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By Eric Naki

Political Editor

Sisulu poised to take on Ramaphosa in December

Sisulu contested Ramaphosa at Nasrec, but lost along with five other presidential candidates.

Since Jacob Zuma’s exit from active politics and Ace Magashule’s sidelining by the ANC, the Zuma faction has been desperately struggling to find a clear figurehead to represent them at the December 2022 ANC elective conference.

Realising that Magashule may be out of the running for the ANC presidency due to his current suspension by the party, the radical economic transformation (RET) forces were now putting their weight behind ANC national executive committee (NEC) member and Minister of Tourism Lindiwe Sisulu.

At the same time, another RET element wants Zuma’s son, Duduzane, as its presidential candidate.

But if a statement by the Jacob G Zuma Foundation spokesperson, Mzwanele Manyi, is anything to go by, Sisulu appeared to be a favourite. Manyi claimed the ongoing media criticism aimed at Sisulu had to do with her being a threat to President Cyril Ramaphosa’s power.

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Manyi tweeted on Tuesday: “Stratcom in all its elements is out on a full-on war because she is threatening their candidate.”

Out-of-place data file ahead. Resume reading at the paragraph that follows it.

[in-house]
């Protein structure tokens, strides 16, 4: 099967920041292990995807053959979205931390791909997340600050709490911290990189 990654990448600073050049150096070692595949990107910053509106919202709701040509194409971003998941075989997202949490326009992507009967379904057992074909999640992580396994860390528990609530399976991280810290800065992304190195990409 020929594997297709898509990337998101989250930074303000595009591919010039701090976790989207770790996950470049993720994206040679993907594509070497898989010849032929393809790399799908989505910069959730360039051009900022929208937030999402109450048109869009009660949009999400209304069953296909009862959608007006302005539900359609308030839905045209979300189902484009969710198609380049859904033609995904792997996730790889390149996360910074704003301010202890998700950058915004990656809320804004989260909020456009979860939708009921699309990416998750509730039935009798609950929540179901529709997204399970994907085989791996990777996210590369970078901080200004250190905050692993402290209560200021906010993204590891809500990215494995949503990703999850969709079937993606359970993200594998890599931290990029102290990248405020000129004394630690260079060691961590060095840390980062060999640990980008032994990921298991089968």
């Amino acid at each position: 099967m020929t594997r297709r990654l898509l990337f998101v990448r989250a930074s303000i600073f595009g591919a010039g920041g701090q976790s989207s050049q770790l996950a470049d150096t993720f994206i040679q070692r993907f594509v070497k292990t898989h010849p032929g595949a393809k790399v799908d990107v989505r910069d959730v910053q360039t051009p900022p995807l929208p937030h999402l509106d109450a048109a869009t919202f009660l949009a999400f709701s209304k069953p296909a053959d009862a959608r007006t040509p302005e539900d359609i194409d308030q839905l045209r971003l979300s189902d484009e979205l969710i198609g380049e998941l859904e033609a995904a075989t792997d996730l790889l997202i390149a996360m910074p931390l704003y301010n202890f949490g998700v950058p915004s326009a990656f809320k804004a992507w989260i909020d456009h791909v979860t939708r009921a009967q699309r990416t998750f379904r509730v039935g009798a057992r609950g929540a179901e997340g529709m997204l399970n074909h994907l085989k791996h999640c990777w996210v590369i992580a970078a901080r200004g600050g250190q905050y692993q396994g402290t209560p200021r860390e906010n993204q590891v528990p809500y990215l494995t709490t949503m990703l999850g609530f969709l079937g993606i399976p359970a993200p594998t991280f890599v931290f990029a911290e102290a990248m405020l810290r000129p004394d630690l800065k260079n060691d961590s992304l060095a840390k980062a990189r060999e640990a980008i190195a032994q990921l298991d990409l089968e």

But to many RET members, Sisulu rates lower than their hero, Magashule. However, they face a dilemma as it was unlikely that Magashule’s criminal case would be concluded when the ANC’s 55th elective national conference takes place in December.

Magashule had not given up on his aim to lead the party. In 2018, he gave Ramaphosa only one term in power promising “we will be back in five years”.

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The move to recruit a new figurehead follows after Nkosazana Dlamini-Zuma signalled she was not keen to join the Zuma faction again. She further fell out of favour with the RET faction when she became a senior member of the Ramaphosa Cabinet.

She lost to Ramaphosa at Nasrec by a small margin. Duduzane, who joined a branch executive committee in
KwaZulu-Natal recently, was regarded as too junior to take on Ramaphosa in December.

Sisulu contested Ramaphosa at Nasrec, but lost along with five other presidential candidates. She had been the only rogue element in the Ramaphosa Cabinet issuing occasional statements critical of his policies.

She claimed the country’s constitution had failed to end poverty among Africans and nothing would come out of the Zondo commission.

But recently, in separate articles replying to her, the justice ministry spokesperson, Chrispian Phiri, and ANC veteran Mavuso Msimang lambasted Sisulu for criticising policies that she had been part of making, both as NEC and Cabinet member.